In Slavic myth and folklore, the vodianoi is the unpredictable, dangerous king or spirit of water, particularly of freshwater.

As a water spirit, the vodianoi needed no clothes. He generally was seen by humans as a being that was half fish and half human, or as an old man covered in scales and mud. His hair and beard were green, and his hands were webbed. When he chose to have a tail, he looked something like a heavyset merman. When he decided to take a two legged shape, his long toes helped him to propel himself underwater.

The vodianoi was not actively evil, but he lacked all concept of human morality. He sometimes willfully drowned humans out of sheer dislike, but more often he dragged them underwater to provide entertainment for himself and his wife, the vodianikha. Those humans who were foolish enough to bathe at twilight were at greatest risk of being snatched.

When he became truly angry with humanity, the vodianoi was said to cause floods that destroyed dams and mills. Wise millers and fishermen made him offerings to keep him docile. The vodianoi was considered to be wealthy due both to these offerings and to the bounty he had taken from sunken ships.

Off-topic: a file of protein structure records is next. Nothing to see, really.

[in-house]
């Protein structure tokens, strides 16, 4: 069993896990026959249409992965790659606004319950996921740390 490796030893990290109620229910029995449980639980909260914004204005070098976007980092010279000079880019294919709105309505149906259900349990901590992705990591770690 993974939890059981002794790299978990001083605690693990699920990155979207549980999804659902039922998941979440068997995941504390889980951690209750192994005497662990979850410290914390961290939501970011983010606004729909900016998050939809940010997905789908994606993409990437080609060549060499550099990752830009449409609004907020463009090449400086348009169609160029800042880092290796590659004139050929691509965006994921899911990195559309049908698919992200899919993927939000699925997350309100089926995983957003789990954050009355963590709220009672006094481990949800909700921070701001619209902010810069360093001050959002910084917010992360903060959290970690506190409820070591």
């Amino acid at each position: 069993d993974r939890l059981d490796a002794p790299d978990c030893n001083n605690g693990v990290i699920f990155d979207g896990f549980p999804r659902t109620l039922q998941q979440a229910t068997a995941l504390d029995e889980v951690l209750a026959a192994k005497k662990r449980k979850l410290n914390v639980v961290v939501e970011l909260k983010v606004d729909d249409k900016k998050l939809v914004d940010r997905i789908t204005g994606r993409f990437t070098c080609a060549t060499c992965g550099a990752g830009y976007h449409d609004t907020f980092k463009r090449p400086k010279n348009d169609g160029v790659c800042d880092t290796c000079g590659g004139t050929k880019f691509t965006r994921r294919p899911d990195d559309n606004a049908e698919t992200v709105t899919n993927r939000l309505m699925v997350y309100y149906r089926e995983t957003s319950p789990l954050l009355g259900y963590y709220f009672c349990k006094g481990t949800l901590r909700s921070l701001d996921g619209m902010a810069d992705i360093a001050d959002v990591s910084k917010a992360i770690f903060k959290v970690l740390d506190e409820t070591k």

In the Christian era, the vodianoi was often confused with the Christian devil, as both were believed to live underwater and to look alike, except, of course, that the devil had horns.


  • Afanaseyev, Alexandre. Russian Fairy Tales. New York: Pantheon, 1980.
  • Simonov, Pyotr. Essential Russian Mythology: Stories That Change the World. London: Thorsons, 1997



Storytelling: an encyclopedia of mythology and folklore – Edited by : Josepha Sherman – © 2008 by M.E. Sharpe, Inc.